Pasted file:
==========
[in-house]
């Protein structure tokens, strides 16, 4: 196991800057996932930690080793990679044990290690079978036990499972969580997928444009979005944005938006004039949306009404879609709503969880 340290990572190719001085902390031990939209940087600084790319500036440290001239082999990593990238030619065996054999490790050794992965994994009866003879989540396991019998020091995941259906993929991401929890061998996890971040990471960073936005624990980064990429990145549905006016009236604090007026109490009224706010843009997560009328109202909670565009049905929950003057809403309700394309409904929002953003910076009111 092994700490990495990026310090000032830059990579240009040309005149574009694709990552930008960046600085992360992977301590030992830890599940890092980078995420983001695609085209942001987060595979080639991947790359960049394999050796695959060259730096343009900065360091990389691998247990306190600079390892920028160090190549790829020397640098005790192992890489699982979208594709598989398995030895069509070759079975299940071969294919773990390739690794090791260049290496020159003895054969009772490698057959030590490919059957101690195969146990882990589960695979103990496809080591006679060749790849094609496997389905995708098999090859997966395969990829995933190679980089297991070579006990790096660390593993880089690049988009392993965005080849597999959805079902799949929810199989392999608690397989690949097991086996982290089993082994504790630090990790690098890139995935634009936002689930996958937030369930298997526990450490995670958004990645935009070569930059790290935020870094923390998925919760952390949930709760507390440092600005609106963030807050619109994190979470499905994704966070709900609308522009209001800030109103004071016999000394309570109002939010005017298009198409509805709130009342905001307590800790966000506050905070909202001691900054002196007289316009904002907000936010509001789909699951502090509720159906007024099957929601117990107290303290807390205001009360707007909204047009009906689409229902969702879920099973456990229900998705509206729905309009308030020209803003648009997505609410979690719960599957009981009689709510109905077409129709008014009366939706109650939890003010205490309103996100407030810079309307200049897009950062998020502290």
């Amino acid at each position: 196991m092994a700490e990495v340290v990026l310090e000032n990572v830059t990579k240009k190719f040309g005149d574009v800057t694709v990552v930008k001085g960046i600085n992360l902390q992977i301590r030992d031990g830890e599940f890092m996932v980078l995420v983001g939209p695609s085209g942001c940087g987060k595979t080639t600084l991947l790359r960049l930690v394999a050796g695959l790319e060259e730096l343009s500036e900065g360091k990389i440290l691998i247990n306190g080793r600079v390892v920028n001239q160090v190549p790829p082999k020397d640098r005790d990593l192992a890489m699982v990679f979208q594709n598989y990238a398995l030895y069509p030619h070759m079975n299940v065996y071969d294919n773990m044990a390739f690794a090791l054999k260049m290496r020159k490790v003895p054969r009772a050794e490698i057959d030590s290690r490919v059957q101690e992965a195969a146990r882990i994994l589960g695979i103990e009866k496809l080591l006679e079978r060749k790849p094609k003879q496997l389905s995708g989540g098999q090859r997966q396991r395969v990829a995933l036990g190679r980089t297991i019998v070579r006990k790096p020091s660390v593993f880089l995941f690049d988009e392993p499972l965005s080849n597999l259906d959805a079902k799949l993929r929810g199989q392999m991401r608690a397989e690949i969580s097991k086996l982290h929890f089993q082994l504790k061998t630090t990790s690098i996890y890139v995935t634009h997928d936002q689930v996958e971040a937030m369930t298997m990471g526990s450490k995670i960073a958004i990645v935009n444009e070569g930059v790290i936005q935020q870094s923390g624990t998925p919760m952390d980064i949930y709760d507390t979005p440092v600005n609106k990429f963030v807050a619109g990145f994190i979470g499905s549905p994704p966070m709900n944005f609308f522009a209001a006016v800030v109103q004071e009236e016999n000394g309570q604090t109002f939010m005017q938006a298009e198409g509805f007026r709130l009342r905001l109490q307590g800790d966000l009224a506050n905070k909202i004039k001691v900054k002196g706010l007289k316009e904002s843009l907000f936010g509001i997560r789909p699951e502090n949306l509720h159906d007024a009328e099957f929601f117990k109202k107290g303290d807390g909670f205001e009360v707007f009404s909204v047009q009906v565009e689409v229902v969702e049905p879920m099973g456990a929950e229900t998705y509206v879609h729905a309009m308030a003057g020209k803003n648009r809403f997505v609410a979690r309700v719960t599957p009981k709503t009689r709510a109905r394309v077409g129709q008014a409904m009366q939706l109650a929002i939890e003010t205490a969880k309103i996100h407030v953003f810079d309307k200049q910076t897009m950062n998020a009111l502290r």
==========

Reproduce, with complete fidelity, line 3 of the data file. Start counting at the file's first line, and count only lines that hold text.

């Amino acid at each position: 196991m092994a700490e990495v340290v990026l310090e000032n990572v830059t990579k240009k190719f040309g005149d574009v800057t694709v990552v930008k001085g960046i600085n992360l902390q992977i301590r030992d031990g830890e599940f890092m996932v980078l995420v983001g939209p695609s085209g942001c940087g987060k595979t080639t600084l991947l790359r960049l930690v394999a050796g695959l790319e060259e730096l343009s500036e900065g360091k990389i440290l691998i247990n306190g080793r600079v390892v920028n001239q160090v190549p790829p082999k020397d640098r005790d990593l192992a890489m699982v990679f979208q594709n598989y990238a398995l030895y069509p030619h070759m079975n299940v065996y071969d294919n773990m044990a390739f690794a090791l054999k260049m290496r020159k490790v003895p054969r009772a050794e490698i057959d030590s290690r490919v059957q101690e992965a195969a146990r882990i994994l589960g695979i103990e009866k496809l080591l006679e079978r060749k790849p094609k003879q496997l389905s995708g989540g098999q090859r997966q396991r395969v990829a995933l036990g190679r980089t297991i019998v070579r006990k790096p020091s660390v593993f880089l995941f690049d988009e392993p499972l965005s080849n597999l259906d959805a079902k799949l993929r929810g199989q392999m991401r608690a397989e690949i969580s097991k086996l982290h929890f089993q082994l504790k061998t630090t990790s690098i996890y890139v995935t634009h997928d936002q689930v996958e971040a937030m369930t298997m990471g526990s450490k995670i960073a958004i990645v935009n444009e070569g930059v790290i936005q935020q870094s923390g624990t998925p919760m952390d980064i949930y709760d507390t979005p440092v600005n609106k990429f963030v807050a619109g990145f994190i979470g499905s549905p994704p966070m709900n944005f609308f522009a209001a006016v800030v109103q004071e009236e016999n000394g309570q604090t109002f939010m005017q938006a298009e198409g509805f007026r709130l009342r905001l109490q307590g800790d966000l009224a506050n905070k909202i004039k001691v900054k002196g706010l007289k316009e904002s843009l907000f936010g509001i997560r789909p699951e502090n949306l509720h159906d007024a009328e099957f929601f117990k109202k107290g303290d807390g909670f205001e009360v707007f009404s909204v047009q009906v565009e689409v229902v969702e049905p879920m099973g456990a929950e229900t998705y509206v879609h729905a309009m308030a003057g020209k803003n648009r809403f997505v609410a979690r309700v719960t599957p009981k709503t009689r709510a109905r394309v077409g129709q008014a409904m009366q939706l109650a929002i939890e003010t205490a969880k309103i996100h407030v953003f810079d309307k200049q910076t897009m950062n998020a009111l502290r």